Up Tempo Style Suits Thunder
Heading into tonight’s contest against the Los Angeles Lakers, the Thunder had two days to prepare and work on different aspects of its game. Head Coach Scott Brooks always keeps his practices and shoot-arounds consistent, giving his players a great sense of what is expected of them day in and day out. Over the past two days, Brooks’ squad has honed in on its defense and ball movement, in addition to its transition game.
“We just wanted to continue to work on all of our fundamental drills that we put in every day,” Brooks said. “We are always a defensive team first and we have to always touch up on our defense. If we do need some offensive work, we touch up on that. I think we’re moving the ball, we’re passing the ball, we’re not turning the ball over as much and we have to continue to do that. We are a team that has to work on all parts of the game.”
The Thunder comes into this game as winners of 14 of its past 16 games and has scored over 100 points in ten straight contests. The Thunder ranks eighth in the NBA with 16.1 fast break points per game while limiting opponents to 11.6 points per game in transition, the second best mark in the league. Being able to switch gears from defense to offense quickly, then do the reverse with the same speed is essential according to leaders like Kevin Durant.
“I like the pace we’re playing with right now,” Durant said. “Our chemistry is growing every day. Guys are just going out there and having fun playing. We’re giving up our bodies for each other, we’re playing together and we’re going out there and leaving it all on the floor. That’s what good teams do. We have to do it at a consistent level though, every single game.”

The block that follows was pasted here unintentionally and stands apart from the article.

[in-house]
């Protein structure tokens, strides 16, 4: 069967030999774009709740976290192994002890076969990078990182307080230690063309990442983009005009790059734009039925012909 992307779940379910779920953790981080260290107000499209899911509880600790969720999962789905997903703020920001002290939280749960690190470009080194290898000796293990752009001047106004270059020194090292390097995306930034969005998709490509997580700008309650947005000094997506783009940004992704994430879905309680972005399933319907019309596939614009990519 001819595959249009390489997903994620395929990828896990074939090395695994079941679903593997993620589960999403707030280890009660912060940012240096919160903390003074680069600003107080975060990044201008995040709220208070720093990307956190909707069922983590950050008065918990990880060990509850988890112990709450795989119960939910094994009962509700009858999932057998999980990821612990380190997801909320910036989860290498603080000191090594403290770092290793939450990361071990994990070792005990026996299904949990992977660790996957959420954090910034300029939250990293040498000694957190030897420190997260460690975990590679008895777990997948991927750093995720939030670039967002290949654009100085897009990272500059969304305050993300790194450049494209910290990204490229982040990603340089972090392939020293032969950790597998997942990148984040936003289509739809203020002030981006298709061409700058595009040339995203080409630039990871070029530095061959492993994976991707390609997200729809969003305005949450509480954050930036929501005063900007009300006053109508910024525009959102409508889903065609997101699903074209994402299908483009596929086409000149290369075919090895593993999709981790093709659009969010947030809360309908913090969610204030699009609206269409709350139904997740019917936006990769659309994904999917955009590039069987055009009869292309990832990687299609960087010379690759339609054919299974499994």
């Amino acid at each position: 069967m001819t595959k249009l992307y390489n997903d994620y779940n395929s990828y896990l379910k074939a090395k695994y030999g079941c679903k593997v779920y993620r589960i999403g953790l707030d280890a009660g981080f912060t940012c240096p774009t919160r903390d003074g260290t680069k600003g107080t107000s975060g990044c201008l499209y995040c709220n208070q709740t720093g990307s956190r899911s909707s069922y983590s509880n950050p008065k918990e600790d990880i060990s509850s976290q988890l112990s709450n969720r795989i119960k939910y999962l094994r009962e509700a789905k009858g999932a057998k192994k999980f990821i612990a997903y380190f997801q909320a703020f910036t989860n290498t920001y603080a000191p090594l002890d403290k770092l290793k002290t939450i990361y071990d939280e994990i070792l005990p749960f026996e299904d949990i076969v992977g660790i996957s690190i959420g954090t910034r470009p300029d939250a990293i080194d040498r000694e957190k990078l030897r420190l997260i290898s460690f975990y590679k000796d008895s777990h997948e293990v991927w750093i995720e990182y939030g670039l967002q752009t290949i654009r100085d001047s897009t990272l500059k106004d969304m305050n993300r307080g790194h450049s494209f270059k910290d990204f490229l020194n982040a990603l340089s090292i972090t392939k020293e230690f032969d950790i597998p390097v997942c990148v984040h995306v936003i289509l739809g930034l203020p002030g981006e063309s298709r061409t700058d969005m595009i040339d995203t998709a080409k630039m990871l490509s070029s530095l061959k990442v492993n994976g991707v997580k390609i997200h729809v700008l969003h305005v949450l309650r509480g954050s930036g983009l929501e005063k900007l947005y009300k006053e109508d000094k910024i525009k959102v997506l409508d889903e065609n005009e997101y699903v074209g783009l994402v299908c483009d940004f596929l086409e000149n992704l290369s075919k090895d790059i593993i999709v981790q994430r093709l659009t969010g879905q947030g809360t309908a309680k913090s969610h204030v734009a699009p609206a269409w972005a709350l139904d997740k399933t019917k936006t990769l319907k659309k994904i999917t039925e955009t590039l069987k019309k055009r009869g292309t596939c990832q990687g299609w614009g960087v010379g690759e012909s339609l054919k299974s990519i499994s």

Being able to win the battle of fast break points has proved effective for the Thunder so far this season, considering the team is 13-1 when outscoring its opponent in transition and only 2-3 when being outdone in that category. The blow-by speed and strength of Russell Westbrook provides one gear for the Thunder in the open court, while the shifty, quick movements of backup point guard Eric Maynor provide a complementary balance when the Thunder attacks ahead of the pack.
“I think we’re playing at a high level right now, and we’re playing fast,” Maynor said. “I think that’s the main thing that Scott (Brooks) wants, is for us to play at a faster pace. I think we’re doing that right now, and we’re defending. We’re doing both of them. It’s hard to beat us when we’re playing like that.”
The fast break for the Thunder starts on the defensive end with a quality 24 seconds worth of principled play and focus. Keeping their men in front, locating the opposition once a shot goes up and boxing out are all crucial aspects of a Thunder defensive possession. The proper positioning to prevent an offensive rebound is perhaps the most crucial, because it then allows for a quick strike up the floor, or a well-executed offensive possession.
“It’s always important that we play the way we have success and that is a defensive minded, tough mentality,” Brooks said. “Offensively, continue to attack and push and draw double teams and pass out of double teams and keep moving the ball with great spacing. That’s basically our philosophy on both ends of the floor.”
The matchup against the Lakers pits two of the top three first quarter scoring teams in the league, which means the Thunder must be prepared to jump out to a great start out of the gate. That comes with energy, intensity and commitment to team values from the opening tip. Getting off to a good start tonight could make a huge difference as the game goes along, but the consistency with which the Thunder plays throughout the game is also of importance to Brooks.
“We tell our guys, everybody has a job to do and they have to go out and do it from the start of the game,” Brooks said. “Whatever time of the game you come in, you have to be able to bring the energy and bring the enthusiasm and bring the effort to the team.”